ALICE EUPHEMIA Melbourne | by Edwards Moore

ALICE EUPHEMIA Melbourne | by Edwards Moore

📅26 Novembre 2012, 13:17

The new store design for Alice Euphemia aimed to transform the existing space into an entirely new retail experience focusing on the experiential.

The fitout is based on the notion of an internal ‘terrain’ which connects both levels of the store, the area beneath this terrain is transformed thought the use of colour and lighting into a comfortable cave-like space in which the clothes are displayed like jewels on a series of sweeping rails which appear to float in the space.

ALICE EUPHEMIA Melbourne | by Edwards MooreThe store aims not only to maximise retail opportunities via extensive and flexible display spread throughout the height of the space, but also to provide an ‘otherworldy’ atmosphere and sense of importance to support the Alice shopgirl’s increased emphasis on personal styling.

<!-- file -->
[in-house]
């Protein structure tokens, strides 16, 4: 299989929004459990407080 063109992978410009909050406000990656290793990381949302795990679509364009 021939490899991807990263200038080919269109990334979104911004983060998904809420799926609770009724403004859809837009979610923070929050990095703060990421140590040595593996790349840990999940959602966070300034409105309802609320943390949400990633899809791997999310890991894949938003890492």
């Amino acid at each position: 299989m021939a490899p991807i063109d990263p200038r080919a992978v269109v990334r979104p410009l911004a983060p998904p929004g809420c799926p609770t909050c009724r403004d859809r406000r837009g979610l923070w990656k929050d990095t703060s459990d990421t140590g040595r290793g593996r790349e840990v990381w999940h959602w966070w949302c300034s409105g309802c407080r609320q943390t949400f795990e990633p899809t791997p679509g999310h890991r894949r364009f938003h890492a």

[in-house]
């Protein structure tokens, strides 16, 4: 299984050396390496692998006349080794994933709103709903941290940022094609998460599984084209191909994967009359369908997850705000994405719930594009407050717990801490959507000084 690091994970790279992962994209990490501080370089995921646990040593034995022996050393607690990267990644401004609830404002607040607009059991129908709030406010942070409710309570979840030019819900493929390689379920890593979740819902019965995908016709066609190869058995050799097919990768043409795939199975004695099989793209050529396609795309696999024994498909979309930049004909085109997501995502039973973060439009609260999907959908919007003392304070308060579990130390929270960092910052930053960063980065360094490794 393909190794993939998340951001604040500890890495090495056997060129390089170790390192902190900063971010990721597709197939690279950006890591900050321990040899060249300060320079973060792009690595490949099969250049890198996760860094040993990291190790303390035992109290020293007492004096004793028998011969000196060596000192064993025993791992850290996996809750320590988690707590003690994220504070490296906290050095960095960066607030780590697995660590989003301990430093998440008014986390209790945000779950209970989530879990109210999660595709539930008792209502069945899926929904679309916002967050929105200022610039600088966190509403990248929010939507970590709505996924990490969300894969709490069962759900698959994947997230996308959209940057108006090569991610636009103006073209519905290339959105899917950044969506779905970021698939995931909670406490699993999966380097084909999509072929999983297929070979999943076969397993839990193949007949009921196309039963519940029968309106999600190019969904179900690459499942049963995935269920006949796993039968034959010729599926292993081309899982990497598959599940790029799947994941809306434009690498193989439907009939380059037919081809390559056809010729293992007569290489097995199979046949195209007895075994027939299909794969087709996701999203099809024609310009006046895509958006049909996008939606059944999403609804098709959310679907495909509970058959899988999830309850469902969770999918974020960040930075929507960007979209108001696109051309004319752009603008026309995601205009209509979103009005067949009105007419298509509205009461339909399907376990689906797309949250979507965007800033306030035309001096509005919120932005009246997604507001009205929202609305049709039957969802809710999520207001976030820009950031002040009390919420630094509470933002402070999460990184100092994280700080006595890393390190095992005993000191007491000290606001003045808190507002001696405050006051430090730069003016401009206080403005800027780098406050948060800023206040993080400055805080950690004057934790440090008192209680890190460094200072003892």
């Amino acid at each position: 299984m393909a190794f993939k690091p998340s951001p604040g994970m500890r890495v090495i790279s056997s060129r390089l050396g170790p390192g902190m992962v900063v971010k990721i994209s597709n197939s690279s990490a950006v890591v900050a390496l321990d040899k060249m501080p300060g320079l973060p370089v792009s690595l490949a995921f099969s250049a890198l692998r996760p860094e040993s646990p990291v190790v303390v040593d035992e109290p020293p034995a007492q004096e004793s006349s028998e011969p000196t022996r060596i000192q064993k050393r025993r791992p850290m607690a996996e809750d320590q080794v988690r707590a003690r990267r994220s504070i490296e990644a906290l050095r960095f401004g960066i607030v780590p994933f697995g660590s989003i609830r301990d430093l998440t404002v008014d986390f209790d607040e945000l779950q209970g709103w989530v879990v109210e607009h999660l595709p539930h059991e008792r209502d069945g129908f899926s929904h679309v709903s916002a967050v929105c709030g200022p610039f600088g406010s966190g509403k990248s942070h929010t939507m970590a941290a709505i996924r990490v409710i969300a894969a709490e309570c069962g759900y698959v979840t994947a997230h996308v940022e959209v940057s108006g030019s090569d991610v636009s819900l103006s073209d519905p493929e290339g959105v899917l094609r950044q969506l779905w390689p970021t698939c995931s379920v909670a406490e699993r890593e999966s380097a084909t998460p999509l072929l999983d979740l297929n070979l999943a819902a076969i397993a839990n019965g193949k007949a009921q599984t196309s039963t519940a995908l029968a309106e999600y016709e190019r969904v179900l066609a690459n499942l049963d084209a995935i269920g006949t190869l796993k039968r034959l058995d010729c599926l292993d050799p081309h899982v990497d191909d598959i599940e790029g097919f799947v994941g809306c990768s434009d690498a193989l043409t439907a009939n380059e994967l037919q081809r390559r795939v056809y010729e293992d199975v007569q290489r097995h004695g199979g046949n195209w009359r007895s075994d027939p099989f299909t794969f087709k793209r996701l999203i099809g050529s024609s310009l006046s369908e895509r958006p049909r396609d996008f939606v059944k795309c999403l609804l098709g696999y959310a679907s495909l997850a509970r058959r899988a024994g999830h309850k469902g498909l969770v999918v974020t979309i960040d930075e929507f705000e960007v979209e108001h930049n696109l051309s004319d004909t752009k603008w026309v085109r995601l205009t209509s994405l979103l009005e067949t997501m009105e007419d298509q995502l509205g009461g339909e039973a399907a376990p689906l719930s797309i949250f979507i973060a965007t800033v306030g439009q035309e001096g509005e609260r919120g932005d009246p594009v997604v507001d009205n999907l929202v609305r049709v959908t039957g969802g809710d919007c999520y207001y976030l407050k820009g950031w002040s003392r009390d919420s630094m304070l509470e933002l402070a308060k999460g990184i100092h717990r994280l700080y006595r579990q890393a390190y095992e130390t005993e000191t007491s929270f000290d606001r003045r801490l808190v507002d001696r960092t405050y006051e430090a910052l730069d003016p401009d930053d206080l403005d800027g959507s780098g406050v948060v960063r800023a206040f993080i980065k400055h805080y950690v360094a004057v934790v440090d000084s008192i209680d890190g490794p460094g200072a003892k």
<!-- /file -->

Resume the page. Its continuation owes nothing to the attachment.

The timber steps are gently stained to maintain a sense of their materiality, the underside in a dark tint and the upper surfaces limed white.

These steps offer opportunity for display across their entire surface, supporting mannequins and bespoke acrylic display boxes which can be reconfigured to suit the change in seasons & ranges.

The path of travel has been carefully considered to encourage the customer to engage with the new store, the flexibility of the design allowing for the store to regularly change, keeping the interest of the frequent visitor whilst maintaining a sense of awe for those new to the brand.

Architect Edwards Moore
Trained in the UK, working in London for a number of years before re-locating to Melbourne to work at LAB, Sir Nicholas Grimshaw Architects & 1:1. Ben has a passion for the art of making things and the conceptual rigour that underpins them. From unique and highly considered furniture to buildings of infallible detail. His passion for design has earned him numerous accolades, but Bens focus remains on the design in process, challenging the norm in every instance to ensure a product of absolute resolution.

Photos courtesy Tony Gorsevski
©  AN shopfitting magazine

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